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Spark launches 5G offensive

Sarah Putt, Contributor. 22 November 2018, 8:59 am

Spark is aiming to have its 5G network live by 1 July 2020, in time for the America's Cup the following year. The announcement was made by the telco at the opening of its 5G test lab at a co-working office space in Wynyard Quarter in Auckland this week.

Spark Managing Director Simon Moutter says the test lab is an opportunity for New Zealand businesses to learn more about the products and services that will be enabled by 5G technology, and businesses are invited to sign up for a tour.

"The Spark 5G Lab is primarily designed to give New Zealand companies - our customers and partners - access to a 5G network so they can experiment with live 5G technology. We want to be the easiest company to work with, with the most collaborative team, and with the best network. We are basing some of our engineers at the lab and will have technical support and a working space available for our customers and partners to come in and collaborate with us on co-creating the 5G future."   

The lab will also "host technologies that showcase some of the possibilities and benefits of 5G such as robotics, virtual reality, facial recognition, Internet of Things (IoT), smart cities, emergency services drones and driverless cars."

In a Government paper issued earlier this year entitled, Preparing for 5G in New Zealand, 5G is described at a step change in mobile telecommunications with peak data rates of up to 20Gbps and fast response times (latency) of 1 millisecond. Although it is likely to require double the number of existing cell sites in urban areas, the pay-off is that 5G will enable technologies such as self-driving cars.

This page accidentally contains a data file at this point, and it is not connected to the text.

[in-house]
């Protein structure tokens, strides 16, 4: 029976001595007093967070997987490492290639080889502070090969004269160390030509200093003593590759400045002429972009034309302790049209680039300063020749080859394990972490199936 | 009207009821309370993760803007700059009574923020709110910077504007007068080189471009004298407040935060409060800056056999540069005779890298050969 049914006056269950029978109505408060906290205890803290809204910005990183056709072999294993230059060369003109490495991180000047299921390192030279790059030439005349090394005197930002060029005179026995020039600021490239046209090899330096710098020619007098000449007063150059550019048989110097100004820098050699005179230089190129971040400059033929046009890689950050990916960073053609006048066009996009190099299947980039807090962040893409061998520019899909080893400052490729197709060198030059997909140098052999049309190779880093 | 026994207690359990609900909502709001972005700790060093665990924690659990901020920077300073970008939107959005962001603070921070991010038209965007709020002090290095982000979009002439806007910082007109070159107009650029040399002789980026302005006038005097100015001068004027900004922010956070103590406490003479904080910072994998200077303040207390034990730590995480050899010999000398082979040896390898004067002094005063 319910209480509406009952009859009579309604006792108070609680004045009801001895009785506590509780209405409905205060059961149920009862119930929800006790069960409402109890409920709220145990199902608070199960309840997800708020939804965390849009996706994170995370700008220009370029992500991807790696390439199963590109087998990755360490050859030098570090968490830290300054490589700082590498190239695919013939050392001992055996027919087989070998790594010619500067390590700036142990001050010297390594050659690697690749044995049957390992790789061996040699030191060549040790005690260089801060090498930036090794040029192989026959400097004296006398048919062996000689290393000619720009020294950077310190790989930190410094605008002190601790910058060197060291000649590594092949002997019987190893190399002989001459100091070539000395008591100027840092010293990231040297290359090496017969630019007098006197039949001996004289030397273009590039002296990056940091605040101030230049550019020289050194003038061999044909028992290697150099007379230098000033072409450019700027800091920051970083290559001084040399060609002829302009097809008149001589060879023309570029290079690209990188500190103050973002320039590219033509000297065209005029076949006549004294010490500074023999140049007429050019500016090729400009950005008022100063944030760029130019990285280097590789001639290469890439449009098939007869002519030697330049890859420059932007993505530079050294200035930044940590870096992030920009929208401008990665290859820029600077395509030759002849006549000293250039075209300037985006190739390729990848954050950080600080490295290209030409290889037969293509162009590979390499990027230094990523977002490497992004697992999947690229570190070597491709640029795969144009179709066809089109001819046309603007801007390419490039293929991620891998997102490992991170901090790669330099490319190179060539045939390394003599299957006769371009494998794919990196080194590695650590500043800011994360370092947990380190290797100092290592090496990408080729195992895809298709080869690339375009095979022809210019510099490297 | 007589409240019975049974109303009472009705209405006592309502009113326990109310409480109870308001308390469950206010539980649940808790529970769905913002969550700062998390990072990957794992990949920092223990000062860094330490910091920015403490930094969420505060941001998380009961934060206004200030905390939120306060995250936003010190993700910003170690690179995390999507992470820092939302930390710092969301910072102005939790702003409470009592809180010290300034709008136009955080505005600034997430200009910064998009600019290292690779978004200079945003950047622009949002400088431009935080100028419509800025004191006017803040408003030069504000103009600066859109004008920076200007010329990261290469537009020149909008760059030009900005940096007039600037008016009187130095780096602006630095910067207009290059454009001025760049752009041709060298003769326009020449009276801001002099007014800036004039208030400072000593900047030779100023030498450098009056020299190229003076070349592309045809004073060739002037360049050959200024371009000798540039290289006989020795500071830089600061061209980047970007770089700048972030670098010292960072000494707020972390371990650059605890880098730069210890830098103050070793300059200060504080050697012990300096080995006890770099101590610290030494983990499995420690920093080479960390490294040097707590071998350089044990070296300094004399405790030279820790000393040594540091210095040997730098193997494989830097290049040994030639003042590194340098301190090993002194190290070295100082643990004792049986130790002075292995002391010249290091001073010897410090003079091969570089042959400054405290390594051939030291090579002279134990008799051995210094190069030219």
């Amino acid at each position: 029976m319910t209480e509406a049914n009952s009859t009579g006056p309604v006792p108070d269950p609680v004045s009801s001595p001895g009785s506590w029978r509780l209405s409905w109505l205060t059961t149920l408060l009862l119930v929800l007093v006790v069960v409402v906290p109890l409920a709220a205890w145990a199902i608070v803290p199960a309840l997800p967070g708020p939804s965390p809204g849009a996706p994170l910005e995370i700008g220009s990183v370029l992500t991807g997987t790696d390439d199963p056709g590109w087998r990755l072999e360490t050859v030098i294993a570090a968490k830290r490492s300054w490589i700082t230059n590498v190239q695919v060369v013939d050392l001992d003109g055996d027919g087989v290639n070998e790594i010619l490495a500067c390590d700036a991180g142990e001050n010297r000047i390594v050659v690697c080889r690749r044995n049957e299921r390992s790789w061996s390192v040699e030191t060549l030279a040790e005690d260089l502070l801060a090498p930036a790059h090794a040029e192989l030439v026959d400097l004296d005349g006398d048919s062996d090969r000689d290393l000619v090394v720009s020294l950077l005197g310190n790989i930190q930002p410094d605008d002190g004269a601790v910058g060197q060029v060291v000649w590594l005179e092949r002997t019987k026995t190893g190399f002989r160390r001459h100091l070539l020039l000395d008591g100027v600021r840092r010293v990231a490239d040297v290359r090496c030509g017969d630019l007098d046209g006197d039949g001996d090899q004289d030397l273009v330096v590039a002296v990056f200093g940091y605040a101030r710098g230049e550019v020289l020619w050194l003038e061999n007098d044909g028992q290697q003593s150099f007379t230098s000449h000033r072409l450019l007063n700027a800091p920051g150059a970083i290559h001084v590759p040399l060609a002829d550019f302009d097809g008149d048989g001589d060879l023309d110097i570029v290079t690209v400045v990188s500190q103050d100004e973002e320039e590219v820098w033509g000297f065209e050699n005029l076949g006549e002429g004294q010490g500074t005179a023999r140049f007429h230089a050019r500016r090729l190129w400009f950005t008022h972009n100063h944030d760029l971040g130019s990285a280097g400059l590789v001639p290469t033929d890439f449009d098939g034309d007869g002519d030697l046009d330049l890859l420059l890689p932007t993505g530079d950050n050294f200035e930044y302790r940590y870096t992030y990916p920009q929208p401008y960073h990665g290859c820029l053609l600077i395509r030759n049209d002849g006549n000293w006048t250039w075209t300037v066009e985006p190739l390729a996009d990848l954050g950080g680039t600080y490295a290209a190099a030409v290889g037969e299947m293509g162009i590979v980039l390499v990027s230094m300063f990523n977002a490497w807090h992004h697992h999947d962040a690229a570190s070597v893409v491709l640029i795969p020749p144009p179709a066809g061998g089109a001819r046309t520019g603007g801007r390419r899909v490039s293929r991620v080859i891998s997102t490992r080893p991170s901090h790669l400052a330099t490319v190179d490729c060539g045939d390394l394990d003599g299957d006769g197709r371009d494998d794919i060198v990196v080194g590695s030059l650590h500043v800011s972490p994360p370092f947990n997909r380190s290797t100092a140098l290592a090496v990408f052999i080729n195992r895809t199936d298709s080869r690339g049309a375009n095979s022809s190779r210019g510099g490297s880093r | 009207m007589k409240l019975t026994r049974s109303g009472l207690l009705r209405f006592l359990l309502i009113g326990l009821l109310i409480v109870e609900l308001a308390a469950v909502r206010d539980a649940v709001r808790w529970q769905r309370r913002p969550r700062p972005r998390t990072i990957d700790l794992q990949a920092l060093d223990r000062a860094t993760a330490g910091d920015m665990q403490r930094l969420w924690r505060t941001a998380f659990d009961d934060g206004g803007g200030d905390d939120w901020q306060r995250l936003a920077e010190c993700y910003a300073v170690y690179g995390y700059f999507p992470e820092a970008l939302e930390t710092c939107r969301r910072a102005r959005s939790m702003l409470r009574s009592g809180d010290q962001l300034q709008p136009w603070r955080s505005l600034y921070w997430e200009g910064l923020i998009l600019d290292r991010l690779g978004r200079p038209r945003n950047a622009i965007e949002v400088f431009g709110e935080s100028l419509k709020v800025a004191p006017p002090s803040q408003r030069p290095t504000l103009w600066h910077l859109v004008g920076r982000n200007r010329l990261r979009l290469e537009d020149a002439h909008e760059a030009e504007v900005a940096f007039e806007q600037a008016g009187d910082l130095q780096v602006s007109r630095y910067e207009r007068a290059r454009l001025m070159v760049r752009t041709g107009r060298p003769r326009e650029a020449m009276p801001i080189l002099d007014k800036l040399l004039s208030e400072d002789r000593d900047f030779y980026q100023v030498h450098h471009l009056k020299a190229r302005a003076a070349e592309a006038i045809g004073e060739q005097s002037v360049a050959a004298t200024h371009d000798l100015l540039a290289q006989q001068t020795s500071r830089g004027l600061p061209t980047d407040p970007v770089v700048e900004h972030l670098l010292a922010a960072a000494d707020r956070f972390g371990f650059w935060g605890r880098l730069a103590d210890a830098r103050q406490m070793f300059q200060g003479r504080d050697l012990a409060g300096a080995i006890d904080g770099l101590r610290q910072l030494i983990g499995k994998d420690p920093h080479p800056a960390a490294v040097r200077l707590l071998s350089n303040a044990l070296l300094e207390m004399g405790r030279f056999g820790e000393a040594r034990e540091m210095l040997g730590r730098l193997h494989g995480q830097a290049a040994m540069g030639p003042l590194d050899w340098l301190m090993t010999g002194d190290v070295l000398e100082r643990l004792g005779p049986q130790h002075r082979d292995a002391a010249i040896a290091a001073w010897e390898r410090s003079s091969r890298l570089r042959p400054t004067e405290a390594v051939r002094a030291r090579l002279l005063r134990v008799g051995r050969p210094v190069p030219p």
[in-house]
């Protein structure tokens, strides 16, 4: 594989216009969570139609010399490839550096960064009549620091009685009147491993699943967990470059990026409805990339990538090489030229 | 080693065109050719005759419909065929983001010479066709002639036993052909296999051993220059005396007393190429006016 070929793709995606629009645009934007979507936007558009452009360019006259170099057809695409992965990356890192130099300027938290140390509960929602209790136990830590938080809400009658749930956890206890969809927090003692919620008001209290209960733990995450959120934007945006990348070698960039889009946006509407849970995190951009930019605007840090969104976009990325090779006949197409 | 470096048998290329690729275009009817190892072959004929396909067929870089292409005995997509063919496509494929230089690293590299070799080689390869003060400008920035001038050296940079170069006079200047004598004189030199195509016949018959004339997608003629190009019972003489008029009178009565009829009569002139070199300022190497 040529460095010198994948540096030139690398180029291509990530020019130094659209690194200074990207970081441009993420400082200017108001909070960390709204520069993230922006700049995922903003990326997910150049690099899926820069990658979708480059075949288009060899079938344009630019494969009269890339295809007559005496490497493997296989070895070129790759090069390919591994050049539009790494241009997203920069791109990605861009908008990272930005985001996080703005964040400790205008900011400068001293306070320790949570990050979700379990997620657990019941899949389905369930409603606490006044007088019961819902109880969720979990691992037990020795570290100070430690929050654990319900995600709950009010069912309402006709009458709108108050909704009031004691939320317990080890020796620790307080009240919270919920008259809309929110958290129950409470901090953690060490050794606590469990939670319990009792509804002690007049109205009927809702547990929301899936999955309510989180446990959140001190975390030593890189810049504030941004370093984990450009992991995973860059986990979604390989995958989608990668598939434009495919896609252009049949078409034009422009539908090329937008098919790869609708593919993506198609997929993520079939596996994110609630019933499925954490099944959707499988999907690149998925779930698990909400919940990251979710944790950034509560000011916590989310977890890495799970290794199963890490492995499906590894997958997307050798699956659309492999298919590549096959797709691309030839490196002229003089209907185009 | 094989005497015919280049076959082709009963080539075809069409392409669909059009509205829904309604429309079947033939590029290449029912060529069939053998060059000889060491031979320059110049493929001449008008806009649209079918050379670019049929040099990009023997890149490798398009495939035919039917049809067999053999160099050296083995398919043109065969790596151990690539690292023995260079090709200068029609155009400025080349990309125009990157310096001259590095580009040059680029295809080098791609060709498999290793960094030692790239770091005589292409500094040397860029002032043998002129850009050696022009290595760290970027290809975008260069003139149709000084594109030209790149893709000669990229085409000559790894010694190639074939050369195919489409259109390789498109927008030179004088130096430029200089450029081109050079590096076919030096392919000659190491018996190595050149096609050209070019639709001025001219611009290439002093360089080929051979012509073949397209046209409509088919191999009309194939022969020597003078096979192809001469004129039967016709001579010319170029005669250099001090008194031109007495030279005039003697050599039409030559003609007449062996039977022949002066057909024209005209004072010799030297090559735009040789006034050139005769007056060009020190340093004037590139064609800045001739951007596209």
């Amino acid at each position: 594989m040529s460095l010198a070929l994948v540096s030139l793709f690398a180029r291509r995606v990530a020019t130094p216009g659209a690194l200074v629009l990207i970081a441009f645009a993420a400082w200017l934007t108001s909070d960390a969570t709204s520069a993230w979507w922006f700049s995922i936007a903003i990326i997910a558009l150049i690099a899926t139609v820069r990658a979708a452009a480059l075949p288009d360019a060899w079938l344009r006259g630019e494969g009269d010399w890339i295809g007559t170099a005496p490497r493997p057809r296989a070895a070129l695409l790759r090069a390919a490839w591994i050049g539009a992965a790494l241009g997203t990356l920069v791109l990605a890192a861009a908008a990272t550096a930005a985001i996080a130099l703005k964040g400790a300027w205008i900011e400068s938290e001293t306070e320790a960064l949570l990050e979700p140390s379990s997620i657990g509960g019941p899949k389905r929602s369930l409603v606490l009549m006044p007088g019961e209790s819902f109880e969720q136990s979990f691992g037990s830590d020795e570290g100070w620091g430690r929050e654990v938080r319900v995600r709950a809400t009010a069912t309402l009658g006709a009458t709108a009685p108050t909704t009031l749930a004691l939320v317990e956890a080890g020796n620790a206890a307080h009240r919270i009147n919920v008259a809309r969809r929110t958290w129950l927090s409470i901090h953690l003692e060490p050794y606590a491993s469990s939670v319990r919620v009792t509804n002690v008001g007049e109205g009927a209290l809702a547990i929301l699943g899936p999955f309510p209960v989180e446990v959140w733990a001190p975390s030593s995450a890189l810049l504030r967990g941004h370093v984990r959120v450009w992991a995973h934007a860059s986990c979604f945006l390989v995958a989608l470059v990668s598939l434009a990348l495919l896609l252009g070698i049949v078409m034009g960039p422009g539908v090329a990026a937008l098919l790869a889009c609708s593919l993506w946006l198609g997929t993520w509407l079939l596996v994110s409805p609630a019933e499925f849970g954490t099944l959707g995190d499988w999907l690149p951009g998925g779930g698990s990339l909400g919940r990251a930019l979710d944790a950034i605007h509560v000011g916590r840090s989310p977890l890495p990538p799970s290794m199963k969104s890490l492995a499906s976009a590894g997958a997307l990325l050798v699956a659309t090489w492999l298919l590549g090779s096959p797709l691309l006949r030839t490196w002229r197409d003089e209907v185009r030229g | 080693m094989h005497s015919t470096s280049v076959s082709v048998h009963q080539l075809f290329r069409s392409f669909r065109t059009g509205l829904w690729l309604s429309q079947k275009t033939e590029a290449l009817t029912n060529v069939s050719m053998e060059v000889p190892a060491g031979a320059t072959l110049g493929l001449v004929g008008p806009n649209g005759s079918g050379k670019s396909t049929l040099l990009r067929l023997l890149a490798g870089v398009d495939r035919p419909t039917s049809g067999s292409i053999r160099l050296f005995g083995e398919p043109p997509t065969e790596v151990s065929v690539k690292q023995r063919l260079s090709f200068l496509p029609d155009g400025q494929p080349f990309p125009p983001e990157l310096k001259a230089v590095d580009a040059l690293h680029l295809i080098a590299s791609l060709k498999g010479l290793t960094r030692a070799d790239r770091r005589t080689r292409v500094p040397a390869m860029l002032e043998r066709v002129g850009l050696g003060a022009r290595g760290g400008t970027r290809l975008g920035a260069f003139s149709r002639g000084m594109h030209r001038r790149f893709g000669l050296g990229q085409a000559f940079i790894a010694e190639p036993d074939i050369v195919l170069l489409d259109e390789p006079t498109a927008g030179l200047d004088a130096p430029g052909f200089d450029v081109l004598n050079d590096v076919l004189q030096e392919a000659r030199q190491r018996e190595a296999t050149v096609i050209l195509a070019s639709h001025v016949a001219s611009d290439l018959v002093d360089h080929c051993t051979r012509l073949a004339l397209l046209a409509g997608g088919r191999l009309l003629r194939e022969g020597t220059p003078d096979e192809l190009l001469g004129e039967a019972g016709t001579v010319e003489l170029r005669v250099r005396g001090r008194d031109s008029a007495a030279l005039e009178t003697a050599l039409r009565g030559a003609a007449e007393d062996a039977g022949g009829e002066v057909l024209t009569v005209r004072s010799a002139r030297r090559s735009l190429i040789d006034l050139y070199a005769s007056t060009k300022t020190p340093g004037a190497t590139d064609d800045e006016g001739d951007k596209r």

As with all new generations of mobile technology, the 5G launch will be dependent on the availability of spectrum, which Spark expects to be auctioned by the Government in 2019.  According to the paper citied above, the Government has identified 3.5 GHz and 26 GHz bands as high on the consideration list, with the former as the "top priority band for allocation for 5G".

As tech commentator Bill Bennett points out on Radio NZ today, Spark appears keen to press ahead with its 5G offensive ahead of the spectrum allocation for a number of reasons including getting the jump on the competition and negotiating a deal with equipment suppliers before the Government makes the decision on whether Huawei technology can be used in building the next generation of cellular networks. 

Spark's 5G lab was launched with Emirates Team New Zealand, which is based nearby. Head of Design Dan Bernasconi notes that "reduced latency and higher bandwidth means that through the on-water testing stage the Emirates Team New Zealand designers back at base will be able to get data and analytics in real-time."

"This will make a huge difference. In Bermuda our designers had to spend hundreds of hours out on the water on chase boats close to the yacht in order to get data to then upload and analyse once they were back on shore. From there, they would look at what needed to be done for the next test day," he says.

"With 5G our design-thinking can evolve faster, allowing us to explore more design options and buy us more of one of the most precious commodities in the America's Cup - time. This could be a game changer for us." 

 


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